Since the Court of Appeal’s decision in Broad Idea International Ltd v. Convoy Collateral Ltd BVIHCMAP 2019/0026 (“Broad Idea (No 2)”) was handed down on 29 May this year, our litigation team has frequently been asked to advise on the impact of that decision on the BVI Court’s jurisdiction to grant interlocutory relief in aid of foreign proceedings, and Norwich Pharmacal orders in “support” of intended foreign proceedings. In relation to interlocutory relief generally, the reality is that, post Broad Idea (No 2), the position is now somewhat uncertain.
For example, the decision in Broad Idea (No 2) (which may well be subject to further appeal to the Privy Council and/or corrective legislative intervention) was strictly speaking confined to Chabra type relief (where no cause of action exists against the BVI defendant). The decision did not directly deal with the Court’s jurisdiction to grant other forms of interlocutory relief in aid of foreign proceedings, in particular where the relief is sought against a BVI defendant that is also a defendant in the foreign proceedings. As such, and notwithstanding some of the broad statements in Broad Idea (No 2) itself, the reality is that until matters are revisited or further developed by the Court of Appeal, or legislation is passed to create a statutory basis for the jurisdiction, the Court’s power to grant interlocutory relief in aid of foreign proceedings will remain uncertain.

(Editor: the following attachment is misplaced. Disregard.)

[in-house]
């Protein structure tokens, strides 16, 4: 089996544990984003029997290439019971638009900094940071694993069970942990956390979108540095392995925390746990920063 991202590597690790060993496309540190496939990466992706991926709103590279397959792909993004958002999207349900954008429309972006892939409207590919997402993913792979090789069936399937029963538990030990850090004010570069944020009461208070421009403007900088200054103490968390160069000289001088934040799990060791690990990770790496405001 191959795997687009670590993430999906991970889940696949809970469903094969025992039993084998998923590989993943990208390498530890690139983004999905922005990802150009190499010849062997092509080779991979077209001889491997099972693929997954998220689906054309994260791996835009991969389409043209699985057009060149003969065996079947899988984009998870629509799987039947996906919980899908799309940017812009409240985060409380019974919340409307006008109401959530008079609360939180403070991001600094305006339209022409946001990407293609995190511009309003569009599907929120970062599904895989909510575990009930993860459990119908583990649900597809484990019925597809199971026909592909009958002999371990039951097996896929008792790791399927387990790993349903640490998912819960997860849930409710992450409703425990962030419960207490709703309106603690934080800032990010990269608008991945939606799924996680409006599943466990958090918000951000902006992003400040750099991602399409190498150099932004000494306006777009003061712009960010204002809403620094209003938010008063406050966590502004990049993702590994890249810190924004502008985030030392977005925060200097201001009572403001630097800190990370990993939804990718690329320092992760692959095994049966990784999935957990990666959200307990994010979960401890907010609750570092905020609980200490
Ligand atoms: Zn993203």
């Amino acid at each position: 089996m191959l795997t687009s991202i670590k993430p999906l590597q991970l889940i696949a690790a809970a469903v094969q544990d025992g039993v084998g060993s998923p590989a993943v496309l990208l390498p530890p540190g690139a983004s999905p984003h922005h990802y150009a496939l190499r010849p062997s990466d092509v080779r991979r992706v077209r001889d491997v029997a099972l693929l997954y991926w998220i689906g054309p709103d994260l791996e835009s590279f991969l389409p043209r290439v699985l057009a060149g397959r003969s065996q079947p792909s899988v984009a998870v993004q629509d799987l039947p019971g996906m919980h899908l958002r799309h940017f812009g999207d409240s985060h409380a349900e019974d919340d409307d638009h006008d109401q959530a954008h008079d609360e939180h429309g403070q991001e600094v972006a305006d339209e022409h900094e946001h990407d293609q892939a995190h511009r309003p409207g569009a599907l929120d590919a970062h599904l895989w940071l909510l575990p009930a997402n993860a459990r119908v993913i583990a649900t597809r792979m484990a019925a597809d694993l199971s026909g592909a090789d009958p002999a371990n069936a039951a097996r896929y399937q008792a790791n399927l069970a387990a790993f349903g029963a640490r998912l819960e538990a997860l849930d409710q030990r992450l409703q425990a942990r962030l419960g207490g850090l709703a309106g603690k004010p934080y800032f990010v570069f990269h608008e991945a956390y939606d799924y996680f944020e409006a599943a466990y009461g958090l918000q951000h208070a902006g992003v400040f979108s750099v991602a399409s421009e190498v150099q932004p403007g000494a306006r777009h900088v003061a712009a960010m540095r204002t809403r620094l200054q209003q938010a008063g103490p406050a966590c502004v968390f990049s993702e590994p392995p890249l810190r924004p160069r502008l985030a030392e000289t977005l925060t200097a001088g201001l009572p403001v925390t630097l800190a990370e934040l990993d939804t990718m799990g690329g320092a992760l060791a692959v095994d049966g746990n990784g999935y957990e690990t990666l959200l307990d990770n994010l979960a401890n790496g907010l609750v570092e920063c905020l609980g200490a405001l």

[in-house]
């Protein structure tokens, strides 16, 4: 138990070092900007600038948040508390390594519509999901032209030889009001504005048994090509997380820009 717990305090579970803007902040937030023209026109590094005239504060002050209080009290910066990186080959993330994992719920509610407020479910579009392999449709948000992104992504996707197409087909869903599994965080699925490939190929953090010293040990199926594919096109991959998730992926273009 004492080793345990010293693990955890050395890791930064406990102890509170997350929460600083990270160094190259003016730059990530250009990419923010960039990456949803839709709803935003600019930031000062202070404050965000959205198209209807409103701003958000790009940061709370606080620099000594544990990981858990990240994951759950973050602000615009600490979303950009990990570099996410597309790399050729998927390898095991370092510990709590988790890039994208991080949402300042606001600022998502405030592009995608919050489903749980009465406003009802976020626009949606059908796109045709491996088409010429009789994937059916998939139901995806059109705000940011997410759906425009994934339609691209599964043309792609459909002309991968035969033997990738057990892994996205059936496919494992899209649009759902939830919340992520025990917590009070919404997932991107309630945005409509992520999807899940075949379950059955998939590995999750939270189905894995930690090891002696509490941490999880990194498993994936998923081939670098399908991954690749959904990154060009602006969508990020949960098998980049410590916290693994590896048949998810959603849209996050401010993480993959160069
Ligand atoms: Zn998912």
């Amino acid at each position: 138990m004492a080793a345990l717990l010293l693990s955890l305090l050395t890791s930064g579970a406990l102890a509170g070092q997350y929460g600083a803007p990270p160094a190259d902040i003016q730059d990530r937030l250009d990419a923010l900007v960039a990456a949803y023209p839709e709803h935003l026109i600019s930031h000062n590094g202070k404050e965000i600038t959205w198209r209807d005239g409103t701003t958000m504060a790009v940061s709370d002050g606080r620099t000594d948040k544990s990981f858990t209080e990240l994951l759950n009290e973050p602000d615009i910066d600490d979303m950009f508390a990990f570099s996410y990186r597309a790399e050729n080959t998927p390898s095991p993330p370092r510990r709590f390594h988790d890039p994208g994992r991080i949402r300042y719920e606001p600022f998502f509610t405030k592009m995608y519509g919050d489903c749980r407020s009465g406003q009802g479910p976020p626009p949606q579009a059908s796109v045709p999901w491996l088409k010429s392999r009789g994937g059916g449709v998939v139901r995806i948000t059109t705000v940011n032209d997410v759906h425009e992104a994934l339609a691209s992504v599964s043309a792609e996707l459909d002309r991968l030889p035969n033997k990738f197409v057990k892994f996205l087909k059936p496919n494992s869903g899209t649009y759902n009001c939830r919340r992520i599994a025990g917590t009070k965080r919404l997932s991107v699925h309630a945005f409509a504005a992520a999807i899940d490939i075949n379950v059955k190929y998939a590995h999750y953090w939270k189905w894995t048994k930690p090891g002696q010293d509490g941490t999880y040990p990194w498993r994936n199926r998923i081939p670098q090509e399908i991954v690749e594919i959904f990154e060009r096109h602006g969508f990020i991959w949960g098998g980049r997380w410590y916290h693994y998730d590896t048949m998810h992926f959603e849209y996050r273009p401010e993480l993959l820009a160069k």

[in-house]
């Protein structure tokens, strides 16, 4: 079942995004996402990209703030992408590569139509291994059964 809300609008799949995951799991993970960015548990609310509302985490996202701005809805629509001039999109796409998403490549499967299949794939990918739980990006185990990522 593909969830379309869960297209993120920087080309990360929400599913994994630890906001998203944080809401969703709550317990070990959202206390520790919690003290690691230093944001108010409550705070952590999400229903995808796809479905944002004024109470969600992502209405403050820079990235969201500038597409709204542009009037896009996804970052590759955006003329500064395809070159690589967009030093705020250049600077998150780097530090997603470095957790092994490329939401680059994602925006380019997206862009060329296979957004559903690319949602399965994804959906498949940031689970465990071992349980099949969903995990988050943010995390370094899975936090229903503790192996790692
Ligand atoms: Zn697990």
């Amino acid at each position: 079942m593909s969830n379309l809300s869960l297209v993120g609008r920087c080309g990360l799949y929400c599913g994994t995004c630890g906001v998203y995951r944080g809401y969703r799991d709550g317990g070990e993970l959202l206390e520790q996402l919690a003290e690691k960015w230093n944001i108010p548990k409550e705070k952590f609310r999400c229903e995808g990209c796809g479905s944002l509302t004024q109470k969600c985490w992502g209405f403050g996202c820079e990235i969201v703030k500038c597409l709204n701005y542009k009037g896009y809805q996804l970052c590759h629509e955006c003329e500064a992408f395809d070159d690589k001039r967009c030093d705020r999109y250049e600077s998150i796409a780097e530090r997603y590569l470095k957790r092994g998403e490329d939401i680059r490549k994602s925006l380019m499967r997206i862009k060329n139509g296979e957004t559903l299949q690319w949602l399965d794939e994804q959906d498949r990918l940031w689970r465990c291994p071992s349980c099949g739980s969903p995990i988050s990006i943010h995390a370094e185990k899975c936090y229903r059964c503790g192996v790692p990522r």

However, in our view the position in relation to Norwich Pharmacal relief in the BVI in support of intended foreign proceedings is much clearer, and (as matters currently stand) not open to serious doubt. Neither Broad Idea (No 2) nor its immediate predecessor, Broad Idea (No 1) Convoy Collateral Ltd v. Broad Idea International Ltd and Another BVIHCMAP 2016/0030 (unreported, 30 March 2020) dealt with or commented upon the Court’s jurisdiction to grant Norwich Pharmacal relief. Therefore, those decisions do not, in themselves, impact the Court’s jurisdiction in this area, and it is otherwise established in the BVI that Norwich Pharmacal orders can be made in support of intended foreign proceedings: see K and S v. Z and Z BVIHCM 2020/0016 (unreported, 10 March 2020).
In any event, even if there were any lingering doubts as to the Court’s jurisdiction to grant Norwich Pharmacal relief post Broad Idea (No 2), those doubts have seemingly been removed by the very recent decision in A Foreign Representative in Foreign Insolvency Proceedings v. Five Registered Agents BVIHCM [redacted] (unreported, 11 June 2020). In that case Jack J considered the potential impact of Broad Idea (No 2) and confirmed that it did not affect the Court’s jurisdiction to grant Norwich Pharmacal orders in support of intended foreign proceedings, which jurisdiction the Court retained. That is welcome news.
A copy of A Foreign Representative in Foreign Insolvency Proceedings v Five Registered Agents can be downloaded here.